By: Ananya Sen
Joseph Fernandez is a postdoctoral researcher at the Genomics and Eco-evolution of Multi-Scale Symbioses Institute at the University of Illinois Urbana-Champaign.
Over the past few years, universities have come to recognize the importance of diversity, equity, and inclusion in their academic environments. Although most measures aim at increasing the representation of populations who have been long overlooked because of race, ethnicity, nationality, gender, or sexual identity, few have considered the effects of poverty. Long hours and low pay is enough to turn anyone off from such jobs, and yet, Joseph Fernandez persevered.
Growing up in Bangor, Maine, Fernandez was always interested in science. “Even as a little kid, I dreamt of becoming a scientist,” he said. “I would read magazine articles or read all the chapters in the book during science class. I wanted to help make the world a better place.”
One of the biology classes that stood out the most to him was about Huntington’s disease—a rare, inherited disease that causes the progressive breakdown of nerve cells in the brain. “When I was in sixth grade, I remember reading about how awful it was and at that moment I knew that I wanted to do something that would benefit human health.”
Although he was initially interested in going into medicine, Fernandez decided to pursue a PhD degree. After completing his undergraduate degree in neuroscience at Yale, he enrolled in the graduate program for biomedical engineering at Purdue University. There he focused on central auditory processing disorders, in which the ears and the brain do not work well together, following traumatic brain injury.
It was during his PhD program that Fernandez first encountered the financial challenges that PhD students can encounter. “I come from a poor family and my whole PhD experience was painful because of the financial stress,” Fernandez said. “At one point I got a prestigious fellowship, which is supposed to be good for your career, but financially it almost ruined me.”
Fernandez received his fellowship through federal funding, which was treated as financial aid. As a result, he was unable to get any additional loans. “When you are a research or teaching assistant, it is treated as a salary and you can get supplementary student loans to make a measly salary,” Fernandez explained. “However, the fellowship was treated as financial aid so I was locked out of loans. If I had known, I probably wouldn't have applied.”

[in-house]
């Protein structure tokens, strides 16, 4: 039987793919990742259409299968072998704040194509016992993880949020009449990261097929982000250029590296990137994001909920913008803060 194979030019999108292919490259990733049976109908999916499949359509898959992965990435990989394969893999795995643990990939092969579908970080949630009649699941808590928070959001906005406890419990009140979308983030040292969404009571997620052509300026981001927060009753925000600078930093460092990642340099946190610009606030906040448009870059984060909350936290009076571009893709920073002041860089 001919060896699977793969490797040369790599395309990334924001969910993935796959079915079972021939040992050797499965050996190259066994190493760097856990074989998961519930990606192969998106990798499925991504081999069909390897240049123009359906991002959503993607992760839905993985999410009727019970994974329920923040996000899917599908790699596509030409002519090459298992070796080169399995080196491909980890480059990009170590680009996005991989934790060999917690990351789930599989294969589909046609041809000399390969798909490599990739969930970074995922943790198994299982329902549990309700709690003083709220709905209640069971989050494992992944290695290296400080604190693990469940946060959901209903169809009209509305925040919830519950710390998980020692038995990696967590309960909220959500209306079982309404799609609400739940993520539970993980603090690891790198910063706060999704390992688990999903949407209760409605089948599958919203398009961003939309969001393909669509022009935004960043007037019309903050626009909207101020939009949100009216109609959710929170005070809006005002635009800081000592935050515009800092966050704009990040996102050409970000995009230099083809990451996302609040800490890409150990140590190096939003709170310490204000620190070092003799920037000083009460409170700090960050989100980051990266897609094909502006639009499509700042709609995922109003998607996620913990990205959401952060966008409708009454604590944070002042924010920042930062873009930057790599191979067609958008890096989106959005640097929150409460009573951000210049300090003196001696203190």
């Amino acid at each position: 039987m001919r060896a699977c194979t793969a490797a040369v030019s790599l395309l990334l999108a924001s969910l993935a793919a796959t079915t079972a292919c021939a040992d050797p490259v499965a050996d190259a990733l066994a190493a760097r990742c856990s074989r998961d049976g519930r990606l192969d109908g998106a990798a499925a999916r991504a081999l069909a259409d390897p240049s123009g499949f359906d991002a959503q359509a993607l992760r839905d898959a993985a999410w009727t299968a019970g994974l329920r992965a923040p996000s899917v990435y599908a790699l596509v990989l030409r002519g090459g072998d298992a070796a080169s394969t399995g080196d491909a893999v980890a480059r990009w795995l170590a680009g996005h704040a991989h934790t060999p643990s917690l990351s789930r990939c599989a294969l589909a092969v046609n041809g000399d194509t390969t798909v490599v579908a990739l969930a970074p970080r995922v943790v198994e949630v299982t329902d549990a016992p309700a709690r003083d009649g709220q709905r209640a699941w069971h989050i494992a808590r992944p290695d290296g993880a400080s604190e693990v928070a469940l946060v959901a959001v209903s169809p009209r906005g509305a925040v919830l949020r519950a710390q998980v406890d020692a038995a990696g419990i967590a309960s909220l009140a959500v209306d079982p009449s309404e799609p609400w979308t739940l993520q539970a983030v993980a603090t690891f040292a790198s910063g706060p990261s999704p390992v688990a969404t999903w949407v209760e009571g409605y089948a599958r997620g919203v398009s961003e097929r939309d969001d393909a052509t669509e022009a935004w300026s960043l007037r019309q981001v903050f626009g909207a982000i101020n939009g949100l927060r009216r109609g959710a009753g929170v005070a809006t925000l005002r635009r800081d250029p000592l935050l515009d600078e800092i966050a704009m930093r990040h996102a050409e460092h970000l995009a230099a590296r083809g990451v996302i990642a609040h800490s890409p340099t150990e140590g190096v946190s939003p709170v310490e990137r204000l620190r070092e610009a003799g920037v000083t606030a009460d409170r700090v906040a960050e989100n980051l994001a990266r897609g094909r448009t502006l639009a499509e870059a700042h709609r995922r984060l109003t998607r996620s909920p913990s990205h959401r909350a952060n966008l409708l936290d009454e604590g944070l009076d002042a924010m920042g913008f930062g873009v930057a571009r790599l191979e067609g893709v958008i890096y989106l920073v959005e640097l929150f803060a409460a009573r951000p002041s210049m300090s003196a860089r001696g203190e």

Ultimately, Fernandez was able to graduate and now he tries to advocate for other financially disadvantaged students. “If you look at the statistics, it is extremely difficult for poor, low income, marginalized students to get into PhD programs. We need to fix these underlying problems,” Fernandez said.
Fernandez is currently a postdoctoral researcher in the labs of Cari Vanderpool (MME co-theme leader/IGOH), a professor of microbiology, and Katy Heath (IGOH), a professor of plant biology. He studies the symbiotic interactions between beans and their microbe partners, which supply nitrogen to their plant host. “I compare the RNA expression levels in the bacteria under different conditions, for example in the presence of high nitrogen concentrations,” Fernandez said.
He is very excited about his new work and research environment at the IGB. “In addition to picking up genetics training, which will be useful for my future career goals, I have two amazing mentors who have created amazing work environments,” Fernandez said.
Going forward, Fernandez is unsure about which career path he wants to pursue. “I would like to stay in academia, but there are a lot of financial issues that make it difficult—salary changes have not kept up with the economy and inflation,” he said. “We also have to do more to promote diversity in academia because I struggled with implicit forms of racism as a Latino. I have often felt like I don’t belong.”
When he’s not working on plants in the lab, Fernandez spends time working on his garden. As a member of 4-H, a US-based network of youth organizations, Fernandez learned how to cultivate a garden when he was a child. “If we had the apocalypse right now, you would want me on your team because I have learned so many skills from them,” Fernandez said. “I love gardening because experiencing the beauty of nature is the closest I have gotten to spirituality. I also like cooking with food from my garden; a good summer day is when I make a fresh Pico de Gallo from my garden tomatoes.”
By: Ananya Sen
Photos By: Joseph Fernandez